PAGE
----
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Difficult-to-access farmland is developed into wildlife habitat

An 8-acre tract is converted into a wildlife refuge for deer.

Shelley E. Huguley

November 1, 2019

3 Min Read
This pond, along with food plots planted nearby, provides deer habitat on Mary Grace Lebeda's farm. David Fink, owner of Plots Gone Wild, developed the habitat and maintains the area for Lebeda. Shelley E. Huguley

An 8-acre tract of land on Mary Grace Lebeda’s Ponca City, Okla., farm may be too difficult to access with today’s large farm equipment, but an ideal location to create wildlife habitat. Rather than leaving it fallow or attempting to plant the hard-to-access acres with traditional crops, Lebeda, with the help of David Fink, a family friend and farm employee, has dedicated the area to habitat improvement.

The wildlife plot, part of an 80-acre tract of land, is located feet from Lebeda’s farmhouse and is beside a pond and adjacent to a small tree row. In addition to providing a haven for wildlife, it’s somewhat of a refuge for Lebeda who watches deer come and go from the second-floor windows of her farmhouse, a place she’s lived for the past 60 years.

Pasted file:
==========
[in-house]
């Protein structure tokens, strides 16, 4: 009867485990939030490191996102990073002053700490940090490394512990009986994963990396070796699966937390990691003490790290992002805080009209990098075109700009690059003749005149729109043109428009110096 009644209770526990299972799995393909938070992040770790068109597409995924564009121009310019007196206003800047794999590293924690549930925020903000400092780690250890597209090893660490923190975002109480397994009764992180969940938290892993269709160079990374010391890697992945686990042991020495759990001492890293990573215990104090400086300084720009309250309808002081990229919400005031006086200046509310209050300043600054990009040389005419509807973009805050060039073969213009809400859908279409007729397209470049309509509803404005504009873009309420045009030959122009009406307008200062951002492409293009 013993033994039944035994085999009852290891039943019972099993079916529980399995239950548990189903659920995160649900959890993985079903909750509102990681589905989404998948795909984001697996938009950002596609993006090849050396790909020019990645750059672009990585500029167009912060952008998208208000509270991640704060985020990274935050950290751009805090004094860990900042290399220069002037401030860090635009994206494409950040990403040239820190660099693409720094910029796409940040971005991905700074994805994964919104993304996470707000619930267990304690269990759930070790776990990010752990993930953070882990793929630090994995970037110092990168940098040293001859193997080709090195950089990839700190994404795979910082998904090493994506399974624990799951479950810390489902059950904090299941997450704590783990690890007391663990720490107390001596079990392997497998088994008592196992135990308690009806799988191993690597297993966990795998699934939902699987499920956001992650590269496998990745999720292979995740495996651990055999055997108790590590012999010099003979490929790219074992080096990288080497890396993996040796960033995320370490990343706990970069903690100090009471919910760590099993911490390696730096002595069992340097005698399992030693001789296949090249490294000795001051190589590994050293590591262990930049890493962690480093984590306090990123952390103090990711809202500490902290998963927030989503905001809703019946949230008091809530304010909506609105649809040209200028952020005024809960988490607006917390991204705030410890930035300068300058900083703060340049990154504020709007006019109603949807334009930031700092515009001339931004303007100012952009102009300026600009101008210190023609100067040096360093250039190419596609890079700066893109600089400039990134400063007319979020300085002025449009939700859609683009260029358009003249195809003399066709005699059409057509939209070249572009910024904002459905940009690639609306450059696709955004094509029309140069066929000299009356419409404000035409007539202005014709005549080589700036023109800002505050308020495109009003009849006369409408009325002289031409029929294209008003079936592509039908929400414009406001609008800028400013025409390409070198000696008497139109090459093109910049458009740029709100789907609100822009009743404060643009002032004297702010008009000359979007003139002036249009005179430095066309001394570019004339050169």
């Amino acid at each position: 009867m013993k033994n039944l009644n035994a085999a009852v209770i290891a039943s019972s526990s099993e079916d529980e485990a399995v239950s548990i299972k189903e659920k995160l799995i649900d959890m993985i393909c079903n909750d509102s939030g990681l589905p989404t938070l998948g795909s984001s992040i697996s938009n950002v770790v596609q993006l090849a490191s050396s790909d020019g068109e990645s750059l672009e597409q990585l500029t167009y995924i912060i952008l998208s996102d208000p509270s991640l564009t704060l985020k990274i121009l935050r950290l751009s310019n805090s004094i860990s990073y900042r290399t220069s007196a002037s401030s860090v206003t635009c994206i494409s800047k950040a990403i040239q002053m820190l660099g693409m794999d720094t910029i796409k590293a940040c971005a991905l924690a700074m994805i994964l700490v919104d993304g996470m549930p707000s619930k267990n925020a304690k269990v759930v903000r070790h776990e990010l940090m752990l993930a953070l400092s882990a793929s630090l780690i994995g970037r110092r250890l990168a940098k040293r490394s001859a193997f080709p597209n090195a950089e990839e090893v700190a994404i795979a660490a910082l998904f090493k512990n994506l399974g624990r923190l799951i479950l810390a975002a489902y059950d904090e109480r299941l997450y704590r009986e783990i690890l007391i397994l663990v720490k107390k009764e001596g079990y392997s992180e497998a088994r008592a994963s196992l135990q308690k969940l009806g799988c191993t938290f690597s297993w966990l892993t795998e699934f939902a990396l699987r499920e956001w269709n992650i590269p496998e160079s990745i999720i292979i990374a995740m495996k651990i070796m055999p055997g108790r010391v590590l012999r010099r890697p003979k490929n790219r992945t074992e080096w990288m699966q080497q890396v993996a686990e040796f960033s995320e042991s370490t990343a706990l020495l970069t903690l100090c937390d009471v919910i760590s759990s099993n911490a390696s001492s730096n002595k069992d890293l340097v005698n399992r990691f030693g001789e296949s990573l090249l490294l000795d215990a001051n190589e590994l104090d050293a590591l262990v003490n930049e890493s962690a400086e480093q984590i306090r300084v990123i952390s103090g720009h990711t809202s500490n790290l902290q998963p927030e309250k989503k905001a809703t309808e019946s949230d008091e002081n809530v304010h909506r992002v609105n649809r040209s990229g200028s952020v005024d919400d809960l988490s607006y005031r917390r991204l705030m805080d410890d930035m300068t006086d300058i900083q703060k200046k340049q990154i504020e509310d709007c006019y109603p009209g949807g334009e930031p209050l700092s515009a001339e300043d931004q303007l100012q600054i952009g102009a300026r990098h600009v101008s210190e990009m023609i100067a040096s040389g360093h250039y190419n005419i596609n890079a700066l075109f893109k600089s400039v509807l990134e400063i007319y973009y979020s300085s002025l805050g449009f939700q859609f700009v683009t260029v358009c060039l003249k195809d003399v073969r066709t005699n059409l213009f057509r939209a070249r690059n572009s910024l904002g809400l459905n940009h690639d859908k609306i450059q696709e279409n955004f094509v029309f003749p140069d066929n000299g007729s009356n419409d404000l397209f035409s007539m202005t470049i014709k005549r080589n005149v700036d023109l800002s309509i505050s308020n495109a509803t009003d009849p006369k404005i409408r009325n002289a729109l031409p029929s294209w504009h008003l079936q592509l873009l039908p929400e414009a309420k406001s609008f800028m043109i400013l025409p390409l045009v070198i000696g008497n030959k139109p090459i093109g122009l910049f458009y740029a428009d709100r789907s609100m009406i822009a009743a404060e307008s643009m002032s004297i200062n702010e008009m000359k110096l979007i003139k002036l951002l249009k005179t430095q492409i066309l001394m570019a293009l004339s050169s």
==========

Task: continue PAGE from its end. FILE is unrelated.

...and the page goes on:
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Fink, who also owns Plots Gone Wild, plants everything from alfalfa to four different species of clover to chicory and brassicas and turnips and radishes. While he’s been working for the Lebeda’s since he was 14 and often planting larger seeds like corn, he says planting little seeds for plots requires a different mindset. “With big, strong seeds, if you miss the depth by a little bit, they're going to come out anyway. Little bitty seeds, if it says 16th of an inch and you put it in an eighth of an inch, you're not going to get it,” Fink says.

When planting mixes or seed blends, which require various planting depths, Fink says he uses different planting methods. “I plant everything at the same time. A lot of it I plant to the minimum depth of my smallest seed. Some of it’s culti-packed, and some of it's drug over.”